January 26, 2014

"Provectus's PV-10 Path to Initial Approval in U.S. Now Clear Per FDA Meeting Minutes"

December 18th Press Release: Provectus Type C Meeting With FDA Oncology Division Held December 16, 2013

Byline: OFFICIAL MINUTES EXPECTED BY JANUARY 15, 2014 (stop shouting)

Balance sheet cash: $8.3 million, as reported in Provectus' 3Q13 10-K and as at 9/30/13

Key statements:
  • “The purpose of the meeting was to determine which of the available paths that Provectus' novel oncology drug PV-10 will take in pursuit of FDA approval and commercialization.”
  • “The minutes will clarify the available regulatory paths and, therefore, allow the Company to better estimate a time-line to commercialization of PV-10.”
  • “There are different possible routes to approval of PV-10 such as a breakthrough therapy designation or accelerated approval, and each of these has different requirements and time lines” (Craig’s quote).

January 24th Press Release: Provectus's PV-10 Path to Initial Approval in U.S. Now Clear Per FDA Meeting Minutes

Bylines: Treatment of "Locally Advanced Cutaneous Melanoma" to be Path to Initial Licensure, Phase 2 Data to be Submitted in Formal BTD Request This Quarter with FDA Response Expected Within 60 Days of Receipt

Balance sheet cash: ~$18 million, as noted in the 1/24/14 PR, and resulting from warrant exercises to date; see the Blog's News tab entry Strong. Getting Stronger. (December 31, 2013)

Key statements:
  1. “As a result of this meeting, Provectus will submit data from its Phase 2 study in a formal breakthrough therapy designation (BTD) request this quarter, and should receive a decision within 60 days of receipt of that request.”
  2. “This meeting with the FDA is another significant step forward in streamlining the pathway to initial U.S. approval of PV-10 as the first local agent for recurrent locoregionally advanced melanoma” (Craig’s quote).
  3. “We are very pleased that the path to initial approval in the U.S. is now clear and PV-10 can be available to help patients in a more condensed time frame than if the Agency required an overall survival endpoint in a large randomized Phase 3 study” (Craig’s quote).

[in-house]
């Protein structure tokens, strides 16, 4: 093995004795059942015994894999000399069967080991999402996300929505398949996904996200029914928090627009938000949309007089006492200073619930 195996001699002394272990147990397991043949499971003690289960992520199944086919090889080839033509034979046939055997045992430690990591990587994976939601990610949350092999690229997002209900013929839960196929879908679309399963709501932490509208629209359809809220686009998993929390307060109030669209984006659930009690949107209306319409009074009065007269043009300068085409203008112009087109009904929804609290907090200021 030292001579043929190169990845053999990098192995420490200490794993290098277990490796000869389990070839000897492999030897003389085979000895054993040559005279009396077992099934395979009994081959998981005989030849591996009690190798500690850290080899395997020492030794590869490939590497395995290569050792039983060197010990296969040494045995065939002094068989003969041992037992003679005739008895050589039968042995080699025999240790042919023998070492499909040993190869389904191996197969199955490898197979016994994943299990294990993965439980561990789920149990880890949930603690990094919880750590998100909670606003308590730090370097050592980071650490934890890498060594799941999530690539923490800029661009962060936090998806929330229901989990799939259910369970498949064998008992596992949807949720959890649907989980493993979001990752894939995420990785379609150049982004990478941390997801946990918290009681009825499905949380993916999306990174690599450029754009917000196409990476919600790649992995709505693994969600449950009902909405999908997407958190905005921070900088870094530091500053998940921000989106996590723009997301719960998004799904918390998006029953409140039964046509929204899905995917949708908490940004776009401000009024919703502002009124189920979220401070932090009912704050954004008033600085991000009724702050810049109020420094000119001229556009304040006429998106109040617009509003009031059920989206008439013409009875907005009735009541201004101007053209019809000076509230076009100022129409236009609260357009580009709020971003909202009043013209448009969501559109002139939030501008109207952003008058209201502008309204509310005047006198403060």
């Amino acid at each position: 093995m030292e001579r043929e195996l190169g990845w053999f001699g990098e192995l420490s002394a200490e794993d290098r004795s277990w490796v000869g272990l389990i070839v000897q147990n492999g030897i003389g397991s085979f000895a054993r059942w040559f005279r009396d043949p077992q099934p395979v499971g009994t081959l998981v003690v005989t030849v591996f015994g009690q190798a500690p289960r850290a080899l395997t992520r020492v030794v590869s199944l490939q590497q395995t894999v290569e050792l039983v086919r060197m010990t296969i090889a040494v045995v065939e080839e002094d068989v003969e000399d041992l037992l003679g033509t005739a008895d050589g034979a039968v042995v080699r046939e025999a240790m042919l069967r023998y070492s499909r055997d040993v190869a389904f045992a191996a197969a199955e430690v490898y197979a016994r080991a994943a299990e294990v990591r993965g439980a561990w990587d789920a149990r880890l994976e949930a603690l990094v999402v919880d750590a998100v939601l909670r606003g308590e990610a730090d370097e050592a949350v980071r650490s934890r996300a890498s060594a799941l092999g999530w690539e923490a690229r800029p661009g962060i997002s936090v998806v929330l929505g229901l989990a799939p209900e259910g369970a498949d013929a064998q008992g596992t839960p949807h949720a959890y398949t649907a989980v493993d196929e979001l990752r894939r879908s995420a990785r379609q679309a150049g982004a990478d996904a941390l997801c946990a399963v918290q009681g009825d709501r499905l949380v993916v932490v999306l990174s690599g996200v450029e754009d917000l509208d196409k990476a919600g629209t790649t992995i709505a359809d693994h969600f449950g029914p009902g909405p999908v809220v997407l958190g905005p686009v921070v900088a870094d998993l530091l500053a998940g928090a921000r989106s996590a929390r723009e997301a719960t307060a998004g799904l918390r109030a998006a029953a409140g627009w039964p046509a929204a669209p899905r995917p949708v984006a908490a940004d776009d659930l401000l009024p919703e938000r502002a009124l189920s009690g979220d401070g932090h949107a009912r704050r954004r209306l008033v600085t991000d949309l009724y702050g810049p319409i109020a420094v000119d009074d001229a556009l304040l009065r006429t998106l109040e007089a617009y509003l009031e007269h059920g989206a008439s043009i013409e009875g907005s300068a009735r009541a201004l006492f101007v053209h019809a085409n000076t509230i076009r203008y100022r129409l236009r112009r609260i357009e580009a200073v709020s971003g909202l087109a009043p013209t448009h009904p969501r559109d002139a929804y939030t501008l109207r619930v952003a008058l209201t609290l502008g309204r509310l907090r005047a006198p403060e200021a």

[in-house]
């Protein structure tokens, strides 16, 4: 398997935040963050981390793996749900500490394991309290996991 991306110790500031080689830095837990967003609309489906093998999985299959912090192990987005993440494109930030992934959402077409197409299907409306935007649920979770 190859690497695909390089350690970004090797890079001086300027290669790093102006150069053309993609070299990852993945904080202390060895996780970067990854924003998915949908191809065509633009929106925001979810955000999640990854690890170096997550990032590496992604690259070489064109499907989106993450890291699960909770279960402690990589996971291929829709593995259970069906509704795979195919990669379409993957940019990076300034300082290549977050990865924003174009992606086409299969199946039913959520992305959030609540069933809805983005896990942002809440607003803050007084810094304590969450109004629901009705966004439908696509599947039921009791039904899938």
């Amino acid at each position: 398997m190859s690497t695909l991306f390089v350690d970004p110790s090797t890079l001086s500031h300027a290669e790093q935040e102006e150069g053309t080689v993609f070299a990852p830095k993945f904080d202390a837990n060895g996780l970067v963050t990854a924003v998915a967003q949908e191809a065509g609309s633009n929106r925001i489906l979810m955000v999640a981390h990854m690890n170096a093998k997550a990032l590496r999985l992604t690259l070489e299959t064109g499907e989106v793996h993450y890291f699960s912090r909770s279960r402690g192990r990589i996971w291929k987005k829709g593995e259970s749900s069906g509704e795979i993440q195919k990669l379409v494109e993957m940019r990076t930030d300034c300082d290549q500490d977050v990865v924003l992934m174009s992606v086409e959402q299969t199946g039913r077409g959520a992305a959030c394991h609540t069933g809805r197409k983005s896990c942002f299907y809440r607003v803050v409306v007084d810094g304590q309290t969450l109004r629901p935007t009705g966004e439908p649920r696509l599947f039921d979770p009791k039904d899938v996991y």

Further thoughts: (1) Provectus will submit a BTD application. Should management submit it by or before March 31st, we should hear by or before May 30th (60 days thereafter). The FDA (CDER) currently is running at 100% performance for action taken within 60 days of receipt of a BTD request for fiscal year 2014 (97% for FY 2013). FY13 BTD acceptance was ~37%, and ~27% FY14 year-to-date.

While the success of the company's eventual BTD application is neither predestined nor guaranteed, I would be very surprised if it was not accepted (n.b. Provectus' January 24th PR: "As Provectus has previously reported, based on rapid tumor destruction in a positive Phase 2 trial in melanoma patients receiving PV-10 (protocol PV-10-MM-02), input from the Agency regarding the current development plan was sought. Agency guidance (Frequently Asked Questions: Breakthrough Therapies) encourages sponsors to seek such advice prior to formal request for designation;" FDA BTD website: 11) Does a sponsor have to request breakthrough therapy designation? Yes, a request to be considered for designation is required. However, the FDA may suggest that the sponsor consider submitting a request for breakthrough therapy designation if: (1) after reviewing submitted data and information (including preliminary clinical evidence), the Agency thinks the drug development program may meet the criteria for breakthrough therapy designation and (2) the remaining drug development program can benefit from the designation.)

(2) The “label” has changed from metastatic melanoma (i.e., patients with advanced melanoma) to locally advanced cutaneous melanoma (specifically, recurrent locoregionally advanced melanoma). The latter is a different disease than the former, and much larger addressable market.